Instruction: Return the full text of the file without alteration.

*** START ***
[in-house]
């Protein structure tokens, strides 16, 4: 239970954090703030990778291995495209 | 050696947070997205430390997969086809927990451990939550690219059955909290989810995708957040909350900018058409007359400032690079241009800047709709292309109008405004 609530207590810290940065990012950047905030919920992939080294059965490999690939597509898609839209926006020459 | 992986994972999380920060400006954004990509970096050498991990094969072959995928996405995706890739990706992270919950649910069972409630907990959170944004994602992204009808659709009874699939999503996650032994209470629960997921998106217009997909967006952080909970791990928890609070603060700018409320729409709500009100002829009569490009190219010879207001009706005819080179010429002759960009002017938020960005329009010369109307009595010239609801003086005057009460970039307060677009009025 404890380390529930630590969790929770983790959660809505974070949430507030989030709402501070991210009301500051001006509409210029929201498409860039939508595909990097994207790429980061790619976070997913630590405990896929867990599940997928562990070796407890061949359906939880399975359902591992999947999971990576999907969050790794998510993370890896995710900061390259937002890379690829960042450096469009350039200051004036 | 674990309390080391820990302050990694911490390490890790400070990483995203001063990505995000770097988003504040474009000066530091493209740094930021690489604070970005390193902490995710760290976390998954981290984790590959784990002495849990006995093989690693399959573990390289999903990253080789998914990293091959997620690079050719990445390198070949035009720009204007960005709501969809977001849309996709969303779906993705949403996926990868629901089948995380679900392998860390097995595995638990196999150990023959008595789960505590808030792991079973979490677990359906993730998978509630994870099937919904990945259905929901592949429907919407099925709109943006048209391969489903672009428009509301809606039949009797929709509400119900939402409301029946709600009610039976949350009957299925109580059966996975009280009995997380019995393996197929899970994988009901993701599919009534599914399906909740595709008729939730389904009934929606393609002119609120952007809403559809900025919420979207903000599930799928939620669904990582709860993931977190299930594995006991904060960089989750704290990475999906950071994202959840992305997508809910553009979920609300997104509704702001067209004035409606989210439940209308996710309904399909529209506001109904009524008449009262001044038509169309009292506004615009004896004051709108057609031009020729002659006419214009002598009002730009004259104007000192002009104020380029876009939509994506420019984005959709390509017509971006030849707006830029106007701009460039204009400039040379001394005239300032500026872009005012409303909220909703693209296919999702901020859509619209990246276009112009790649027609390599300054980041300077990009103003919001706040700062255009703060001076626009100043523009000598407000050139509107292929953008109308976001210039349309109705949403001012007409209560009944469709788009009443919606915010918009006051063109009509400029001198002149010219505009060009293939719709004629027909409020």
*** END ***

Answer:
[in-house]
């Protein structure tokens, strides 16, 4: 239970954090703030990778291995495209 | 050696947070997205430390997969086809927990451990939550690219059955909290989810995708957040909350900018058409007359400032690079241009800047709709292309109008405004 609530207590810290940065990012950047905030919920992939080294059965490999690939597509898609839209926006020459 | 992986994972999380920060400006954004990509970096050498991990094969072959995928996405995706890739990706992270919950649910069972409630907990959170944004994602992204009808659709009874699939999503996650032994209470629960997921998106217009997909967006952080909970791990928890609070603060700018409320729409709500009100002829009569490009190219010879207001009706005819080179010429002759960009002017938020960005329009010369109307009595010239609801003086005057009460970039307060677009009025 404890380390529930630590969790929770983790959660809505974070949430507030989030709402501070991210009301500051001006509409210029929201498409860039939508595909990097994207790429980061790619976070997913630590405990896929867990599940997928562990070796407890061949359906939880399975359902591992999947999971990576999907969050790794998510993370890896995710900061390259937002890379690829960042450096469009350039200051004036 | 674990309390080391820990302050990694911490390490890790400070990483995203001063990505995000770097988003504040474009000066530091493209740094930021690489604070970005390193902490995710760290976390998954981290984790590959784990002495849990006995093989690693399959573990390289999903990253080789998914990293091959997620690079050719990445390198070949035009720009204007960005709501969809977001849309996709969303779906993705949403996926990868629901089948995380679900392998860390097995595995638990196999150990023959008595789960505590808030792991079973979490677990359906993730998978509630994870099937919904990945259905929901592949429907919407099925709109943006048209391969489903672009428009509301809606039949009797929709509400119900939402409301029946709600009610039976949350009957299925109580059966996975009280009995997380019995393996197929899970994988009901993701599919009534599914399906909740595709008729939730389904009934929606393609002119609120952007809403559809900025919420979207903000599930799928939620669904990582709860993931977190299930594995006991904060960089989750704290990475999906950071994202959840992305997508809910553009979920609300997104509704702001067209004035409606989210439940209308996710309904399909529209506001109904009524008449009262001044038509169309009292506004615009004896004051709108057609031009020729002659006419214009002598009002730009004259104007000192002009104020380029876009939509994506420019984005959709390509017509971006030849707006830029106007701009460039204009400039040379001394005239300032500026872009005012409303909220909703693209296919999702901020859509619209990246276009112009790649027609390599300054980041300077990009103003919001706040700062255009703060001076626009100043523009000598407000050139509107292929953008109308976001210039349309109705949403001012007409209560009944469709788009009443919606915010918009006051063109009509400029001198002149010219505009060009293939719709004629027909409020």